On the evening of Saturday, July 28, 2007, Mrs. Collett and Ms. Bennett were watching television in their apartment when they heard the sound of their windchime; a domestic violence counselor had advised Mrs. Collett to place a windchime on her door to alert her to an intruder. Id. Mrs. Collett testified that Ms. Bennett looked through the door's peephole and stated, '"Mama, it's Len.'" Id. Mrs. Collett called 9-1-1 and reported a prowler but did not tell the 9-1-1 operator that the prowler was the petitioner. Id. When police officers arrived at her home, the petitioner was gone. Id.

         The following morning, Mrs. Collett and Ms. Bennett attended church and returned in the evening for a second church service. Id. Following the evening service, the victim met Mrs. Collett at her apartment, and the pair went to dinner in Cleveland with Ms. Bennett and Ms. Bennett's boyfriend. Id., slip op. at 3-4. After dinner, the foursome visited Mrs. Collett's son. Id., slip op. at 4. During these events, the petitioner called the victim's cellular telephone "three or four times, " but the victim ignored the calls. Id. After returning Ms. Bennett's boyfriend to his residence, the trio returned to Mrs. Collett's apartment between 11:15 and 11:30 p.m. Id.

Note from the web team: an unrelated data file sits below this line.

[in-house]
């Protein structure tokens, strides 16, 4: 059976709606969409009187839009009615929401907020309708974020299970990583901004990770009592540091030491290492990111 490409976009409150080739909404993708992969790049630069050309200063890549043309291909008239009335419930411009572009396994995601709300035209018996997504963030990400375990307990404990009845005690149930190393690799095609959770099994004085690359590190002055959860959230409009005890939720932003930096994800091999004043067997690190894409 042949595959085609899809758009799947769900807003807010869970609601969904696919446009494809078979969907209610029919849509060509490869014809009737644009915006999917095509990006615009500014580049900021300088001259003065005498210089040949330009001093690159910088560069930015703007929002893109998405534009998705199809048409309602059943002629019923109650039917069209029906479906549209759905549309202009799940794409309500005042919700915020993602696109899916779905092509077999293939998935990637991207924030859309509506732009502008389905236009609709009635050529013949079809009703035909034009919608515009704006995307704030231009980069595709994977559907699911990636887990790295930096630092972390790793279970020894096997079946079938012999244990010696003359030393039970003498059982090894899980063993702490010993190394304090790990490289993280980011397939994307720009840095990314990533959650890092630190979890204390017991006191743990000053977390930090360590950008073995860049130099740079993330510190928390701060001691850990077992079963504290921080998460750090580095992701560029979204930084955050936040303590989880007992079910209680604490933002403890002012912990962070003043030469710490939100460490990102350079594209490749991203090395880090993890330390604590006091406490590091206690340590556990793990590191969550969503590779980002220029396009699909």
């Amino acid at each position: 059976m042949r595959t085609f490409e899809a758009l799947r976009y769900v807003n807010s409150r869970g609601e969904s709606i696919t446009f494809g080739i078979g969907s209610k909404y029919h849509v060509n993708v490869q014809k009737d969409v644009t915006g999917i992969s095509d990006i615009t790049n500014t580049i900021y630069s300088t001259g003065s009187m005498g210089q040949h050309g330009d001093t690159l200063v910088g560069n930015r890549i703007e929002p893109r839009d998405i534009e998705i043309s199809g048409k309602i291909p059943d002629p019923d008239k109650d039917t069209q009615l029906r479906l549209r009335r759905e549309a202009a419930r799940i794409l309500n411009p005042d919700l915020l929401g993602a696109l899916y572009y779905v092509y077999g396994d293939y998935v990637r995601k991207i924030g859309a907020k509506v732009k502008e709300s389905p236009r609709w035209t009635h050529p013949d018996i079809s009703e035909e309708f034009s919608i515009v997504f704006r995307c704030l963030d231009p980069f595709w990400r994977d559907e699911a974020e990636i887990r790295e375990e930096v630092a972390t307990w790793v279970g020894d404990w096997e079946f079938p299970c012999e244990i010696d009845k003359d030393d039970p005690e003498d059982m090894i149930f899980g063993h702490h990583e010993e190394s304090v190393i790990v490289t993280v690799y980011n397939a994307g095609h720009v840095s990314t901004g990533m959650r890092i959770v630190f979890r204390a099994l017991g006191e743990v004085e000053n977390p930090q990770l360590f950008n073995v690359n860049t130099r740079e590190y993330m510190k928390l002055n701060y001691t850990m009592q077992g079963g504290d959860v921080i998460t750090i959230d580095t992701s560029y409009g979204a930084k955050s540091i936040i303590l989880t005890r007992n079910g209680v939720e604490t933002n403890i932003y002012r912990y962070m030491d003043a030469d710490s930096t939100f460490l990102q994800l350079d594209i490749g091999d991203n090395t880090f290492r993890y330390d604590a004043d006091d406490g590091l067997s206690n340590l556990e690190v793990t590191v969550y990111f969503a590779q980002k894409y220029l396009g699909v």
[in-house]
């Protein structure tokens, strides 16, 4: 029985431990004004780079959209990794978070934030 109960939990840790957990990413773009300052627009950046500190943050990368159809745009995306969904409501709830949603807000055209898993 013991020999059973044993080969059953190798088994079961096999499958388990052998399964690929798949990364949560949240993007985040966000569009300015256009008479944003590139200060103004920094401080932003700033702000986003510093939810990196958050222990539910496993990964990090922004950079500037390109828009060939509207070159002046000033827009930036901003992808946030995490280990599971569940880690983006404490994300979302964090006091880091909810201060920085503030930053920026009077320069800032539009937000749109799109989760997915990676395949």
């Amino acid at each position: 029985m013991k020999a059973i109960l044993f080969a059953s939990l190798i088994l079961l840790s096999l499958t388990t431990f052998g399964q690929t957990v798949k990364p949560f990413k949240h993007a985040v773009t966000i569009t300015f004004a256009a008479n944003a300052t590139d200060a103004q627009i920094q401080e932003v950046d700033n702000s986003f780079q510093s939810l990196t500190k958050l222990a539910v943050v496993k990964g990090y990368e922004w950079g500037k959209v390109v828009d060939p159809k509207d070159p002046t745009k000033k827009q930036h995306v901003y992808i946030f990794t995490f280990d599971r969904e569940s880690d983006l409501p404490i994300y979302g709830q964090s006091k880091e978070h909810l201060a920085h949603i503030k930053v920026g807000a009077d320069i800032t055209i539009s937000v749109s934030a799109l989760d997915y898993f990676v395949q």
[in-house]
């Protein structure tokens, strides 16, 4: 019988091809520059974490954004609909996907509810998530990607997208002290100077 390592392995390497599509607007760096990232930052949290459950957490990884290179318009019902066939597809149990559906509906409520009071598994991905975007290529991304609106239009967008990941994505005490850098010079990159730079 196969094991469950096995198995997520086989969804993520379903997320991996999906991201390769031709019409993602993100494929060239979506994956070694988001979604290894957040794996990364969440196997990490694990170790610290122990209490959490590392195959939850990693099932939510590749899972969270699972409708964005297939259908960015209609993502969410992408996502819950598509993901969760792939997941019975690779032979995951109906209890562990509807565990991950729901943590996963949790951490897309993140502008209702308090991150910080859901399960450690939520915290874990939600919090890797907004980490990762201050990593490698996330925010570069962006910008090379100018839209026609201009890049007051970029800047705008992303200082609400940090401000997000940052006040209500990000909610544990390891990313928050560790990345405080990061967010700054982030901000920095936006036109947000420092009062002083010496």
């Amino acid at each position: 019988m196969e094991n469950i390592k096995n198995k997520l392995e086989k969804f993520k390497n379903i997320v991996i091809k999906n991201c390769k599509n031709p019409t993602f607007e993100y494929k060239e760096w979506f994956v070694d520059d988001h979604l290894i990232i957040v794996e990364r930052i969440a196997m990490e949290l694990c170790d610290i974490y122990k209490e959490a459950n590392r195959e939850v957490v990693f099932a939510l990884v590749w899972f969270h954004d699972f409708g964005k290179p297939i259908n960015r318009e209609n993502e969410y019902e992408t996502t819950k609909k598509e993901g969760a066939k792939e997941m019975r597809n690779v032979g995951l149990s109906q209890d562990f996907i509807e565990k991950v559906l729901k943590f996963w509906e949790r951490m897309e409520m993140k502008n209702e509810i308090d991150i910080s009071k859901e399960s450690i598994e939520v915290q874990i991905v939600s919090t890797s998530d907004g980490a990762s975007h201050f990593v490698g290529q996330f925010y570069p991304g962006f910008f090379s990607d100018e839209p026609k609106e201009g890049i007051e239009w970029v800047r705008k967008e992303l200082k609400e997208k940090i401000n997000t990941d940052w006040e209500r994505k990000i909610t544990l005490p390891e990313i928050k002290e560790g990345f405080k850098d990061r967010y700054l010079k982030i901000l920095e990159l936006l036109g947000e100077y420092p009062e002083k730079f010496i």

The victim, an electrician, was leaving to go out of town the next day, so he had packed a suitcase. He had previously decided to spend the night with Mrs. [Collett] because he was "worried with everything going on[.]" Mrs. [Collett] went into the bedroom to show the victim where to put his suitcase and to help him pick out his clothes for the following day. The victim's .380 handgun, which was holstered, was lying on a bedroom chair at that time. The victim had brought the handgun to give to Mrs. [Collett] for her protection. While Mrs. [Collett] was standing beside the victim in her bedroom, she heard a "pop" and "felt ... a burning on [her] left hand and the side of [her] face." She saw blood drip onto the victim's hand, and the victim fell to the floor. Upon realizing that the victim had been shot, she ran to her daughter's room to get the phone in order to call 911. Mrs. [Collett] initially reported that the victim had shot himself.